Monday 6 June 2011

June starts with a bang...

Although the vegetation of the countryside grows more dense this time of year, it doesn't affect the abundance of sightings of large, exotic cats. In the last five days Kent Big Cat Research has received eight sightings from across Kent alone of what the press like to term 'big cats'. Three sightings have concerned melanistic leopards, two puma, and one lynx, stretching from Dover in East Kent, to the North Kent marshes. The most impressive has come from Sevenoaks where a deer was found half-eaten - the carcass bearing the marks of a cat kill, with puncture marks to the throat and the fur rasped, leaving a clean rib cage bereft of blood. A day after the carcass was found a puma was sighted by a farmer who was clearing rubbish on his land when he disturbed a large animal which he described as, "sitting on its suddenly sprang into the undergrowth, darted back out then ran off along the tree-line." He described the animal as four-feet in length with a long, curving tail. The animal was tan-coloured.

Strangely, there are still people who believe that a multitude of different cats roam the UK. The 'white tiger' fiasco elsewhere in the country recently which involved the police who surely must have known that a white tiger wouldn't be on the loose in the UK. Many websites talk about bizarre species of animals from mutant cats, to prehistoric survivors, weird hybrids, but again, the inconsistency of such reports suggests those who see such animals or log such reports are not helping the situation. Whilst lions, tigers, clouded leopard, have escaped from zoo parks over the years they do not roam the UK. A lion is a social animal, and both the lion and tiger are extremely large cats who, in the wilds of the UK would be sighted far more often if they existed...which they do not. Reports of jaguar, and the golden cats, are also unfounded. Again, we must look at consistency with reports. Black leopard, puma, lynx and jungle cat, most certainly roam the south-east of England, and none of these are paranormal or prehistoric. Why create a mystery when there isn't one? If a witness sees an unusual looking animal, it can only be taken with a pinch of salt until reports persist, and as in the case of so many lion, lioness, tiger, etc, reports, they do not persist. Not all witnesses understand what they are seeing, and this is natural, not everyone knows about certain species, not everyone has the greatest eye sight, but the reason reports of exotic cats in the UK aren't taken seriously, is simply down to the fact that too many strange reports are taken seriously! There are those who claim to have had hundreds of sightings of these shy, elusive animals, and there are those who believe there are hundreds of differing species of felidae in the wilds. For every good photo there's a dozen bad ones, and even when the evidence is very good, there's always a sceptical viewpoint. This, of course, is the way of the world, and the 'white tiger' fiasco, just like the toy leopard story a few years back from Wales, is proof that even if clear footage or sufficient evidence (hair samples, sheep kills, faeces, a body - and yes, bodies have been found of exotic cats), it will never be good enough proof, especially in the eyes of those who are so sceptical that they cannot see in front of their nose. And there is also the fact that some researchers would rather not have this 'mystery' solved, otherwise they'd have to find something else to do in between episodes of 'The X-Factor' and 'Eastenders'.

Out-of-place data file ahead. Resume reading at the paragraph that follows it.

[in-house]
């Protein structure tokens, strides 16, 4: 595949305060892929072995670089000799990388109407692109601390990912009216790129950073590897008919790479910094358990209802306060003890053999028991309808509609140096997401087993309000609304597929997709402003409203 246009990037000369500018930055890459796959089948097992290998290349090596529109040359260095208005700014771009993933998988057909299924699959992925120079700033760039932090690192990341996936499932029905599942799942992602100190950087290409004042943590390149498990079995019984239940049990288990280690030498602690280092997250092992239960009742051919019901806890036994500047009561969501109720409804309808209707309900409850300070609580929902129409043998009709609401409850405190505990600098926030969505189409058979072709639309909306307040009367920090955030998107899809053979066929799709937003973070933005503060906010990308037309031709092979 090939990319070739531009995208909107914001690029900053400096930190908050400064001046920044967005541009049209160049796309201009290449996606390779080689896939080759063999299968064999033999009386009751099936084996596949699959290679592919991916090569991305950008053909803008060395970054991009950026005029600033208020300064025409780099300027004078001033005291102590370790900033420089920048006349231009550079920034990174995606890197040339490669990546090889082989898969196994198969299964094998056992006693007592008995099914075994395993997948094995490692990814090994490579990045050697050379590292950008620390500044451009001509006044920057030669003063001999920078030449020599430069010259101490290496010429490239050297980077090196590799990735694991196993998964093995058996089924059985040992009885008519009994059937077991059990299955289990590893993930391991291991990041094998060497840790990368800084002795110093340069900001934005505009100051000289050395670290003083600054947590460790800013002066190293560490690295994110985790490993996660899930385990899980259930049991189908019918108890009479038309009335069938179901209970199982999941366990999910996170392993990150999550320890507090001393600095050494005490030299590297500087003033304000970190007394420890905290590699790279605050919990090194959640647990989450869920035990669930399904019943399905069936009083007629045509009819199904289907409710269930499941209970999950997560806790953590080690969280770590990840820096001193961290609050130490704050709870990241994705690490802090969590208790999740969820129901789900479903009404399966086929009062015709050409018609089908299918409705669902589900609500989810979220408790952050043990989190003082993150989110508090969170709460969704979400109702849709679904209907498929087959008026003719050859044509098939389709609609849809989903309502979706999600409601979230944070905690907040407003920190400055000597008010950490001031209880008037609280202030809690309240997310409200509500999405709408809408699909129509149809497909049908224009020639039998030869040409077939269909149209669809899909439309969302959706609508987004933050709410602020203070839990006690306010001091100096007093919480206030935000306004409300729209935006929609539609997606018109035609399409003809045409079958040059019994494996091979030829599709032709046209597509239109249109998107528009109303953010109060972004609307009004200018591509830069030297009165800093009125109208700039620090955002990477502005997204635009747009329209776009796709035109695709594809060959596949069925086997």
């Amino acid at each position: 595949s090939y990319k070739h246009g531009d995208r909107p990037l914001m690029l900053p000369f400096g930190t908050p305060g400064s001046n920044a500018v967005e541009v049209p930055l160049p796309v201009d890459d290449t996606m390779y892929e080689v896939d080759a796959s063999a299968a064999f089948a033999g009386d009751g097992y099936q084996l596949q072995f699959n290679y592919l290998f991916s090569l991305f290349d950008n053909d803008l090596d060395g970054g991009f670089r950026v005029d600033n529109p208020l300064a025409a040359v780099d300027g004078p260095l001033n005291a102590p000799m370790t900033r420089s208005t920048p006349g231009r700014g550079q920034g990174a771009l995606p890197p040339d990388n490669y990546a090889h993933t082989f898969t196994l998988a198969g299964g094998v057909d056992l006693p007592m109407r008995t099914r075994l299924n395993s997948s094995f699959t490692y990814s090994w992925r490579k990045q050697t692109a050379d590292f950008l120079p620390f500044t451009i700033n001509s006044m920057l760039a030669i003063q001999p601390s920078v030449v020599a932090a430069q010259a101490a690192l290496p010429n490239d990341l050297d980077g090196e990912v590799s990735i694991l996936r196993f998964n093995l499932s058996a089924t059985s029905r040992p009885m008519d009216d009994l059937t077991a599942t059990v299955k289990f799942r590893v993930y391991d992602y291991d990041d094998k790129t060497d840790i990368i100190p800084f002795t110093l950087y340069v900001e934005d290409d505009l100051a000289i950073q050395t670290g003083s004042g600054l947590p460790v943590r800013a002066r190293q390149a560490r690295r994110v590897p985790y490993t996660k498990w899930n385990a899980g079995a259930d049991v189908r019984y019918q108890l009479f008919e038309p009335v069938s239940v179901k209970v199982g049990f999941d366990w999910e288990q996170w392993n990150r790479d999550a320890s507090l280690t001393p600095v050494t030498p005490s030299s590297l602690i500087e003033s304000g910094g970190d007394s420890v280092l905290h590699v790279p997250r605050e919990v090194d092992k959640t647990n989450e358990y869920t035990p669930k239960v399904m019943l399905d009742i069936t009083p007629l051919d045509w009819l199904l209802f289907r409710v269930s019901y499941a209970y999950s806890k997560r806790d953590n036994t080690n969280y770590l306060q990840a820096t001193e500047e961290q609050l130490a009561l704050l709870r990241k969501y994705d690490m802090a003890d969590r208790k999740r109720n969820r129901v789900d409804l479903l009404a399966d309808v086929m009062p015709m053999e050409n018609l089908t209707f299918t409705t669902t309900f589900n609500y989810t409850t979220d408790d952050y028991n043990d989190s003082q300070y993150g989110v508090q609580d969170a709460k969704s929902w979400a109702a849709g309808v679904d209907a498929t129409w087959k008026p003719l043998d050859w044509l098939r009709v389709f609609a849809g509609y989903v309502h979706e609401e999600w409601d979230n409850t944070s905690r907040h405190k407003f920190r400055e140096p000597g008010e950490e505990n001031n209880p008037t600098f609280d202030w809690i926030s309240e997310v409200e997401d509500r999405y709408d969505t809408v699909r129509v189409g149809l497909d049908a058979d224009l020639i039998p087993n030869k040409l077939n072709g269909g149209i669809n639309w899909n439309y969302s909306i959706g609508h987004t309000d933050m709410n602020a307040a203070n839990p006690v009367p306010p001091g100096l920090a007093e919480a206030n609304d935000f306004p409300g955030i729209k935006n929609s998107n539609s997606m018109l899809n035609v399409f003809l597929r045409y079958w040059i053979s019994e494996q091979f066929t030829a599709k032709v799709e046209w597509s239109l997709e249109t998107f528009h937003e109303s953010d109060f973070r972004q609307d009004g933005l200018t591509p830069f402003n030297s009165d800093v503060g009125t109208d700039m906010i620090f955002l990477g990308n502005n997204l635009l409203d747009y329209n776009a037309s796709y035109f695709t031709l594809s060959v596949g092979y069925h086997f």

1 comment:

Web Owner said...

I for one Neil would like to prove it. I don't for one moment think that lions or tigers inhabit the UK their roar would be heard 5 miles away and easily caught if they escaped from a zoo. A jaguar would possibly have it's prey up a tree but may not if their is not another predator about to steal the food it would be a waste of their energy, so they are doubtful. but a melanistic leopard,puma or lynx a distinct possibility.